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In the West, who's the toughest of them all? @NHLdotcom

Ask your hockey-loving friends who the best players in the NHL are – the best goal-scorers, the best defensemen, the best passer. Every one of those answers can be backed up with statistical evidence.

But who are the toughest guys? Now the picture is getting a bit grayer. How do you quantify toughness? Is there one particular stat to look at? And where does talent fit into the equation? wasn’t quite sure, so we found someone with a little more knowledge – Jay Feaster, the former general manager of the Tampa Bay Lightning who assembled the 2004 Stanley Cup championship club. Here are Feaster’s opinions on who are the most talented tough guys in the Western Conference:

Jarome Iginla, Calgary Flames – There’s nothing that Iginla doesn’t do well. He’s an elite scorer, a good passer, a strong skater, and he never backs away from a physical challenge. Iginla had his second 50-goal season, and his 98 points were tops in the Western Conference and third in the League. He also had 83 penalty minutes, including five majors, more than anyone else who had at least 75 points. He also dished out 98 hits.

“He’s just such a special player,” Feaster said. “He has so many weapons. It’s his physical strength, his size, he skates so well, he has a cannon for a shot, he has an accurate shot. He’s a guy that creates space for himself. He’s a guy you have to be worried about every time he’s out there.

“He loves to compete, loves to play that physical style. He loves the little battles that take place in the bigger battle of the game.”

Brenden Morrow, Dallas Stars -- It’s hard to look at Morrow and not see what Iginla would have looked like had he stayed in Dallas, the team that drafted him No. 11 in the 1995 Entry Draft.

Morrow never has shied away from the physical aspect of the game – he’s averaged nearly three hits per game over the last three seasons and has gone over 100 penalty minutes in two of the last three seasons.

In 2006-07, though, Morrow broke out offensively with 32 goals and 74 points, but he also landed 260 hits, third in the League.

“As guys mature, as they do it and get comfortable doing it and have success doing it, that’s probably the biggest thing,” said Feaster of the combination of talent and toughness. “He has had success and now he’s picked up the offensive production. Now it’s just a matter of being inclined to do it.”

Dion Phaneuf, Calgary Flames – Phaneuf has been a wrecking ball since entering the League in 2005. He had 17 goals – including 10 on the power play – and a career-best 60 points. He also had a career-high 182 penalty minutes, which was nearly 100 minutes more than last season. And with 194 hits, it was his third season of at least 190.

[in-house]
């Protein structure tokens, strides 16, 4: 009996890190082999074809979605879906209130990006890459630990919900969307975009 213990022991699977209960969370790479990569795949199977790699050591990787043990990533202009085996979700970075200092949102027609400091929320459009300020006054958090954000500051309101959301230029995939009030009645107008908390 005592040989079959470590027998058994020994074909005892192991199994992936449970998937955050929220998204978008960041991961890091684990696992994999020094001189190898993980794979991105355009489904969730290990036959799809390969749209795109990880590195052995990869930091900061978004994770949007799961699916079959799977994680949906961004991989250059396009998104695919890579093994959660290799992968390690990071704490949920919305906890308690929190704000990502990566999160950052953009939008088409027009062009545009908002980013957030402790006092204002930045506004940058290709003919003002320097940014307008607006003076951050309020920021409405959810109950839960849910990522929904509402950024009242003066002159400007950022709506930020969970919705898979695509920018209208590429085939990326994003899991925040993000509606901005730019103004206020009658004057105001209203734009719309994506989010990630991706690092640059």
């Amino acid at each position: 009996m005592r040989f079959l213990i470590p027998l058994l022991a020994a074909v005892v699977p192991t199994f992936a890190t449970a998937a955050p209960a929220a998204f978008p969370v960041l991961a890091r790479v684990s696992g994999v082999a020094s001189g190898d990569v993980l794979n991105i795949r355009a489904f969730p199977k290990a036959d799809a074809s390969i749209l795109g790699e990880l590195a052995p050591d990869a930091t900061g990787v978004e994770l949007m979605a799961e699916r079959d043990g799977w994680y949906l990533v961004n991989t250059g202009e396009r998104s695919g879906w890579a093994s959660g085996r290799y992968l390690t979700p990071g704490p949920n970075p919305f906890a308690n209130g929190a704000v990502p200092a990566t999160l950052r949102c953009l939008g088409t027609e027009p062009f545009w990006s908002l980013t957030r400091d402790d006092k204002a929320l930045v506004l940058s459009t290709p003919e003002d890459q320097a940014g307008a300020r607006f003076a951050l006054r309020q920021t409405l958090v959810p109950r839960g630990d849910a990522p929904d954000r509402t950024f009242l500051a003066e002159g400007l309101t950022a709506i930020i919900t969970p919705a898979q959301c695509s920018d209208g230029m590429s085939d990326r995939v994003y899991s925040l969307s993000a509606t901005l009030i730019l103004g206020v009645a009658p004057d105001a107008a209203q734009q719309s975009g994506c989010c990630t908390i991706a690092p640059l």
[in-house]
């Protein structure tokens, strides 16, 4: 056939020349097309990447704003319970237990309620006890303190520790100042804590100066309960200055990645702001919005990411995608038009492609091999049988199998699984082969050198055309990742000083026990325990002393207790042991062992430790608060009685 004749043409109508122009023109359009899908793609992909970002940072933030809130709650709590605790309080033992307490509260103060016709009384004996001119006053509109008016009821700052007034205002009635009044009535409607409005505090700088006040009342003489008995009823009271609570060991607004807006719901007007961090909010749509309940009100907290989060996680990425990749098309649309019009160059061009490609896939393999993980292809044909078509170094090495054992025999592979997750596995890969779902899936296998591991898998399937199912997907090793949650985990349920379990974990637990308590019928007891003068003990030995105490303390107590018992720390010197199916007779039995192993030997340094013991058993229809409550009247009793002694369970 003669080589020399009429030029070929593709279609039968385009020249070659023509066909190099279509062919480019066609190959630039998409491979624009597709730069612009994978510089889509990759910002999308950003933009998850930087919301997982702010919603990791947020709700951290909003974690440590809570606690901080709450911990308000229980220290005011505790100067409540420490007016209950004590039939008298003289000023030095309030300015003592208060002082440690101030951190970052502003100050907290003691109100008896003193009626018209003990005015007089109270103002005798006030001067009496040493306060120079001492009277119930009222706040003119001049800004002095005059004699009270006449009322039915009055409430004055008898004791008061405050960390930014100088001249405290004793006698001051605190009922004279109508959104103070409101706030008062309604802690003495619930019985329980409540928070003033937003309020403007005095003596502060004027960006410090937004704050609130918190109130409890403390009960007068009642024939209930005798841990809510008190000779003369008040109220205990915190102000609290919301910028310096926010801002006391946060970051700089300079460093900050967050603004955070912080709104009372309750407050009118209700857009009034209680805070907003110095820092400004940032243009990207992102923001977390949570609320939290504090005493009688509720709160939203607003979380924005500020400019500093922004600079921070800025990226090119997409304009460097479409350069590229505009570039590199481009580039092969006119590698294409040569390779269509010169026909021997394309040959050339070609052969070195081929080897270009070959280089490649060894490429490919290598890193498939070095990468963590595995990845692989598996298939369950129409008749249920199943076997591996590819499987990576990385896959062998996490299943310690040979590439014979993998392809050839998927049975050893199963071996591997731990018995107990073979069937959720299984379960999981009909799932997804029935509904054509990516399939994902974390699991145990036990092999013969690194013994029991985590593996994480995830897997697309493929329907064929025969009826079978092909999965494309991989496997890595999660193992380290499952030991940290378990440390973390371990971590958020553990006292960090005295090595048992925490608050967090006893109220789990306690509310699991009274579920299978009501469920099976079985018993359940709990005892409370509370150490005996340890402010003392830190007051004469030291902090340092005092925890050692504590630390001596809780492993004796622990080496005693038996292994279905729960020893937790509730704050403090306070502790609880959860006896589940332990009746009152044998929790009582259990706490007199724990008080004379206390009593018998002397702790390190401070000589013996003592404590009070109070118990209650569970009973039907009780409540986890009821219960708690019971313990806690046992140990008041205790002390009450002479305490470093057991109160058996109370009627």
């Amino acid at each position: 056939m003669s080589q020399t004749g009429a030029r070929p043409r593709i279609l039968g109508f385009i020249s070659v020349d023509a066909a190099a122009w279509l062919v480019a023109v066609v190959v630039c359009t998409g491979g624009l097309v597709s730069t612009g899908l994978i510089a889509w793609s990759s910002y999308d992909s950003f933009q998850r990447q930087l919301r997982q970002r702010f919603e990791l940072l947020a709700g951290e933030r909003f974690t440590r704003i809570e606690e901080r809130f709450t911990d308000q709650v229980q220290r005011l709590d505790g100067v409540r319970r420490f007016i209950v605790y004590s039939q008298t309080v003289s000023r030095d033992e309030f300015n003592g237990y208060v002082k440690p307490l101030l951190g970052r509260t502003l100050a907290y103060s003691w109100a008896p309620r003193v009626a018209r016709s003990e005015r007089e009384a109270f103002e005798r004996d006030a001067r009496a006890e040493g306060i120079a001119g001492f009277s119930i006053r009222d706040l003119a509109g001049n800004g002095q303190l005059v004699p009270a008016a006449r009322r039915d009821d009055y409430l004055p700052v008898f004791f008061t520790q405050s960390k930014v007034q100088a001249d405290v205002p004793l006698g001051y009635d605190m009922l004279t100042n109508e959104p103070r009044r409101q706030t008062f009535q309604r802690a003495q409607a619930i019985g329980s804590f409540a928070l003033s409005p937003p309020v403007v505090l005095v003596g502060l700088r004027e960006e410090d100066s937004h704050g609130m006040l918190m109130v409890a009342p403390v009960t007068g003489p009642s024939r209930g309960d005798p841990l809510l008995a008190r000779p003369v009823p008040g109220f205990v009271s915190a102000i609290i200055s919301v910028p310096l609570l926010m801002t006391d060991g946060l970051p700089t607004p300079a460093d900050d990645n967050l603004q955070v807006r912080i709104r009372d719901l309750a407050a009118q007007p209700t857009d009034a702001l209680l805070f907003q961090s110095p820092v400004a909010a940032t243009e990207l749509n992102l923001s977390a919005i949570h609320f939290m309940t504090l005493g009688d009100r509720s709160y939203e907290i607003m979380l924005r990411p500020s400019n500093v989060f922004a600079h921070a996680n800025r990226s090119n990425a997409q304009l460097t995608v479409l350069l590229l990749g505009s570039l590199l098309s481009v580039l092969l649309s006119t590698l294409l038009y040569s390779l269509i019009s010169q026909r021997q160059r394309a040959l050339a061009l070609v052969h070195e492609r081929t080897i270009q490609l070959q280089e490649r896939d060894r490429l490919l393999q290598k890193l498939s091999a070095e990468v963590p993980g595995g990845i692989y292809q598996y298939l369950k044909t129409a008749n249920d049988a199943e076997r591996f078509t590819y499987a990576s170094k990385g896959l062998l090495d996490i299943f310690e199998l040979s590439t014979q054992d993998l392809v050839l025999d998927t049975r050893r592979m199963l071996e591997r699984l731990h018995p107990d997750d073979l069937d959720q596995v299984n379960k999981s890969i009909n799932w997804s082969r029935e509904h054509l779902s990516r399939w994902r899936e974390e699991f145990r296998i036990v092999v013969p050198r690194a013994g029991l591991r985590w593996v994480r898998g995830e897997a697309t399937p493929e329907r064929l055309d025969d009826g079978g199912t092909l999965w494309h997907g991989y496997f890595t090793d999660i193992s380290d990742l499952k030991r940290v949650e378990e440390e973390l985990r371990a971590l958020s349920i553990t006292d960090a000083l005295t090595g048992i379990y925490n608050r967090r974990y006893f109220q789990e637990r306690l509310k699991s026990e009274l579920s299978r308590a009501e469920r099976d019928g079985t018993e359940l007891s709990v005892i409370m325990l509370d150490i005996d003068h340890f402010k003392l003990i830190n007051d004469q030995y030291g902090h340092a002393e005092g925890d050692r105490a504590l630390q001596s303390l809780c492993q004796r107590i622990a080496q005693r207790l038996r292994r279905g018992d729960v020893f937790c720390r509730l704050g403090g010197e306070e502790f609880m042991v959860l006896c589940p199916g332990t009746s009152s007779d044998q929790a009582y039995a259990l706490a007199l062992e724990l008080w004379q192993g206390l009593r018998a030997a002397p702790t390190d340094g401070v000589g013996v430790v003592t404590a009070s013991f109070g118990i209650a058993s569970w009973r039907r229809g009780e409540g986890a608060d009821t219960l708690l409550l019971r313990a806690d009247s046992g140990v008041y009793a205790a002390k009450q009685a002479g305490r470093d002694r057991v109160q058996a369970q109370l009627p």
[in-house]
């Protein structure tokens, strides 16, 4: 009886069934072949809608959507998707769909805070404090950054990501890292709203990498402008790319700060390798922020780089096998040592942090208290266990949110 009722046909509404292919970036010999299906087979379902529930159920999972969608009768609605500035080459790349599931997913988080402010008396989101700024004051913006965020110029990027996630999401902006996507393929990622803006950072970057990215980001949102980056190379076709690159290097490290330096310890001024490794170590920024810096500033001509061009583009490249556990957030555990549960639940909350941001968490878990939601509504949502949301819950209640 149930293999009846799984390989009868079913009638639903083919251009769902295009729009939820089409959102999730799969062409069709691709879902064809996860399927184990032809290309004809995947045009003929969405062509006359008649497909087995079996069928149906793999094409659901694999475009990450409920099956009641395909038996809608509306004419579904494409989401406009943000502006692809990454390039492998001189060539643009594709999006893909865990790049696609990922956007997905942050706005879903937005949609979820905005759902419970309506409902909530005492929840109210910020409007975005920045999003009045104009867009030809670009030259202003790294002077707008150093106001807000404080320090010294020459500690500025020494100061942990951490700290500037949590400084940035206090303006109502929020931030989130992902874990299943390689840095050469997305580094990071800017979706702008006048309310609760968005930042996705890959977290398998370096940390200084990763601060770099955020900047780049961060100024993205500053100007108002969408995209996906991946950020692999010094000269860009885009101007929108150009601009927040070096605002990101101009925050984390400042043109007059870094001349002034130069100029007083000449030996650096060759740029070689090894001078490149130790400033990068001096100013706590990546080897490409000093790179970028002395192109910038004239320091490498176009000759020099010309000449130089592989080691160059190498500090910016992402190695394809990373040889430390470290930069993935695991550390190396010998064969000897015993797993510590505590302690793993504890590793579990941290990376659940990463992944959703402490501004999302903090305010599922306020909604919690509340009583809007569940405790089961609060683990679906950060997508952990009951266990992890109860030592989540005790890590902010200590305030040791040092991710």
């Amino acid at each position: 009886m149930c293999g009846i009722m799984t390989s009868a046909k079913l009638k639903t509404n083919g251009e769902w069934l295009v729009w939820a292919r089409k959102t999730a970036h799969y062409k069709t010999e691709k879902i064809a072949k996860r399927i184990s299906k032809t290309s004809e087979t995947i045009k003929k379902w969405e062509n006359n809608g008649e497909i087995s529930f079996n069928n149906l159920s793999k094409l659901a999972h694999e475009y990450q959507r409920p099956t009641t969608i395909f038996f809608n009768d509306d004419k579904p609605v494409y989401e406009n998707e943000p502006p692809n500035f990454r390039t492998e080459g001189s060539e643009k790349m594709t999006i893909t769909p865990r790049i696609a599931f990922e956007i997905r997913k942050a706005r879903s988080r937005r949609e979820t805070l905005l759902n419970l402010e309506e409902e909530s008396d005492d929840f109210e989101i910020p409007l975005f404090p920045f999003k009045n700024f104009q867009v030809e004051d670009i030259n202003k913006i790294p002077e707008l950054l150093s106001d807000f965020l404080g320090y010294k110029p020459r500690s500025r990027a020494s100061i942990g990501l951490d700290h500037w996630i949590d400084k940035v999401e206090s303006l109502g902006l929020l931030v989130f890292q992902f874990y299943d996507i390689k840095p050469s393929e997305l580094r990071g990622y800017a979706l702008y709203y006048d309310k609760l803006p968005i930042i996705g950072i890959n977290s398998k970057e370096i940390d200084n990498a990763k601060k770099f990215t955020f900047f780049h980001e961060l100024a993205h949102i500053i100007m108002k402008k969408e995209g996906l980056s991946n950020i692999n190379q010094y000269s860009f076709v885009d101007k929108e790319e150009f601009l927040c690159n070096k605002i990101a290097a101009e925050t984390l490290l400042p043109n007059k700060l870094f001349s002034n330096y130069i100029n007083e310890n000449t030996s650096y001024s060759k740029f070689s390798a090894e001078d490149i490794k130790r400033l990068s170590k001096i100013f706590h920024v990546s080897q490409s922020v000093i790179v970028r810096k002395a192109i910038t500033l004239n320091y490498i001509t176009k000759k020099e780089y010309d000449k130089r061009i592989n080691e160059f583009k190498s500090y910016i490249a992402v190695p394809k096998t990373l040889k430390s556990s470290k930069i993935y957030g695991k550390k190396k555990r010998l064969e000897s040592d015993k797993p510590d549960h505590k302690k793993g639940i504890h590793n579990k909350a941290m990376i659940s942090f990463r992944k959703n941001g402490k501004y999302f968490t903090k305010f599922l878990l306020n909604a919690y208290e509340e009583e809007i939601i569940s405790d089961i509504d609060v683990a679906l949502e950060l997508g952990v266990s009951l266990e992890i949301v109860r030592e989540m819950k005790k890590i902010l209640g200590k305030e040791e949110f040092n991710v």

“He’s as tough as they come,” Feaster said. “He’s another one of those guys that you’re going to talk about as a Norris (Trophy) candidate and MVP candidate.”

Erik Cole, Edmonton Oilers – Feaster had a front-row seat for a number of years when Cole played for Carolina and would come into Tampa Bay four times a season.

“He’s tremendously talented, loves to hit, loves to finish his checks,” Feaster said. “Another of those guys that are tough to play against, very talented, not afraid to give and take and play a physical game.

Cole has had at least 20 goals each of the last three seasons, and even a broken neck suffered in March 2006 hasn’t slowed him down all that much. He had 222 hits in 2006-07, and 123 in 2007-08. He was traded to Edmonton over the summer.

Daniel Carcillo, Phoenix Coyotes – In his second NHL season, Carcillo totaled the first 10-goal/300-penalty minute season since Matthew Barnaby in 1995-96. That combination of talent and toughness has been accomplished by just 19 other players in the history of the League.

Carcillo signed a two-year contract over the summer to stay in Phoenix, and he’ll likely play more than the 57 games he skated in last season. The Coyotes signed Brian McGrattan to do a lot of the physical things Carcillo did last season, which should allow the left wing to showcase the skills that allowed him to score 21 goals in the American Hockey League in 2006-07.

“I think he’s got some real offensive ability,” Feaster said. “He’s an intriguing guy in that he can be more than a tough guy.”

Chris Pronger, Anaheim Ducks – The rougher things get, the happier Pronger seems to be. Pronger had 74 hits, a team-high 99 blocked shots and 128 penalty minutes to go along with 12 goals and 43 points.

Pronger hasn’t wracked up a lot of hits over the years, mostly because opposing players stick to the other side of the ice when he’s out there.

“He’s incredibly talented and as tough as they come,” Feaster said. “He plays with an edge to his game. That style of play, that intimidating style of play, being on the edge or just over it, looking like he’s out of control, that’s been very effective for him. He’s very good at it.”

Contact Adam Kimelman at

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